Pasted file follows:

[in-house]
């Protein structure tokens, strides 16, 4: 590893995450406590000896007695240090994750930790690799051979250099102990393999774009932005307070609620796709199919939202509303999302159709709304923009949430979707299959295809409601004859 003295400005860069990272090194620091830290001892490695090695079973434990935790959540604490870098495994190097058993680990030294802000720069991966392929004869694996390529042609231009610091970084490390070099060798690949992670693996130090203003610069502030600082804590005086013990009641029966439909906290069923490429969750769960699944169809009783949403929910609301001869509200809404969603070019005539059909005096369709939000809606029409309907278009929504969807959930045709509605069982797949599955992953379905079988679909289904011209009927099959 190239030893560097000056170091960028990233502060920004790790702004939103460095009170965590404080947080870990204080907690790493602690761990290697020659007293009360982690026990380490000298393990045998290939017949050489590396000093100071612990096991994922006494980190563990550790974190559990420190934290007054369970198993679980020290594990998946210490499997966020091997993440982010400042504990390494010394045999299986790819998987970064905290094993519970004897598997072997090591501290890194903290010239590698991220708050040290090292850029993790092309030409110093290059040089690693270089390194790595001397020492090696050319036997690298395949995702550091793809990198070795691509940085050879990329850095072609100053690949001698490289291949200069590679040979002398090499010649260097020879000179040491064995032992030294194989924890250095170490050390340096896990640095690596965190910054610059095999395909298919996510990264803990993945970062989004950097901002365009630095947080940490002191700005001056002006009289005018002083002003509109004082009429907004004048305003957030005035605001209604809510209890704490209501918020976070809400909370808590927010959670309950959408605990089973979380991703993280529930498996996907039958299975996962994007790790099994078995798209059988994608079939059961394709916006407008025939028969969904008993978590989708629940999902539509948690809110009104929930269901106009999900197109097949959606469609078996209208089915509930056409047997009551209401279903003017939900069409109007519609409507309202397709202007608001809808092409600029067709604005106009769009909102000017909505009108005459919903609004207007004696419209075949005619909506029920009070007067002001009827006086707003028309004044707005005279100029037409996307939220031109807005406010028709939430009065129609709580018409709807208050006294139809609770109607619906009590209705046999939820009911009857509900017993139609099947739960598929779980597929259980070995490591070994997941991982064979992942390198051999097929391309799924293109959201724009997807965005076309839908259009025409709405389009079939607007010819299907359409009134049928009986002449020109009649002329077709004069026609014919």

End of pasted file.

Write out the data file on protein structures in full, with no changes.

[in-house]
């Protein structure tokens, strides 16, 4: 590893995450406590000896007695240090994750930790690799051979250099102990393999774009932005307070609620796709199919939202509303999302159709709304923009949430979707299959295809409601004859 003295400005860069990272090194620091830290001892490695090695079973434990935790959540604490870098495994190097058993680990030294802000720069991966392929004869694996390529042609231009610091970084490390070099060798690949992670693996130090203003610069502030600082804590005086013990009641029966439909906290069923490429969750769960699944169809009783949403929910609301001869509200809404969603070019005539059909005096369709939000809606029409309907278009929504969807959930045709509605069982797949599955992953379905079988679909289904011209009927099959 190239030893560097000056170091960028990233502060920004790790702004939103460095009170965590404080947080870990204080907690790493602690761990290697020659007293009360982690026990380490000298393990045998290939017949050489590396000093100071612990096991994922006494980190563990550790974190559990420190934290007054369970198993679980020290594990998946210490499997966020091997993440982010400042504990390494010394045999299986790819998987970064905290094993519970004897598997072997090591501290890194903290010239590698991220708050040290090292850029993790092309030409110093290059040089690693270089390194790595001397020492090696050319036997690298395949995702550091793809990198070795691509940085050879990329850095072609100053690949001698490289291949200069590679040979002398090499010649260097020879000179040491064995032992030294194989924890250095170490050390340096896990640095690596965190910054610059095999395909298919996510990264803990993945970062989004950097901002365009630095947080940490002191700005001056002006009289005018002083002003509109004082009429907004004048305003957030005035605001209604809510209890704490209501918020976070809400909370808590927010959670309950959408605990089973979380991703993280529930498996996907039958299975996962994007790790099994078995798209059988994608079939059961394709916006407008025939028969969904008993978590989708629940999902539509948690809110009104929930269901106009999900197109097949959606469609078996209208089915509930056409047997009551209401279903003017939900069409109007519609409507309202397709202007608001809808092409600029067709604005106009769009909102000017909505009108005459919903609004207007004696419209075949005619909506029920009070007067002001009827006086707003028309004044707005005279100029037409996307939220031109807005406010028709939430009065129609709580018409709807208050006294139809609770109607619906009590209705046999939820009911009857509900017993139609099947739960598929779980597929259980070995490591070994997941991982064979992942390198051999097929391309799924293109959201724009997807965005076309839908259009025409709405389009079939607007010819299907359409009134049928009986002449020109009649002329077709004069026609014919």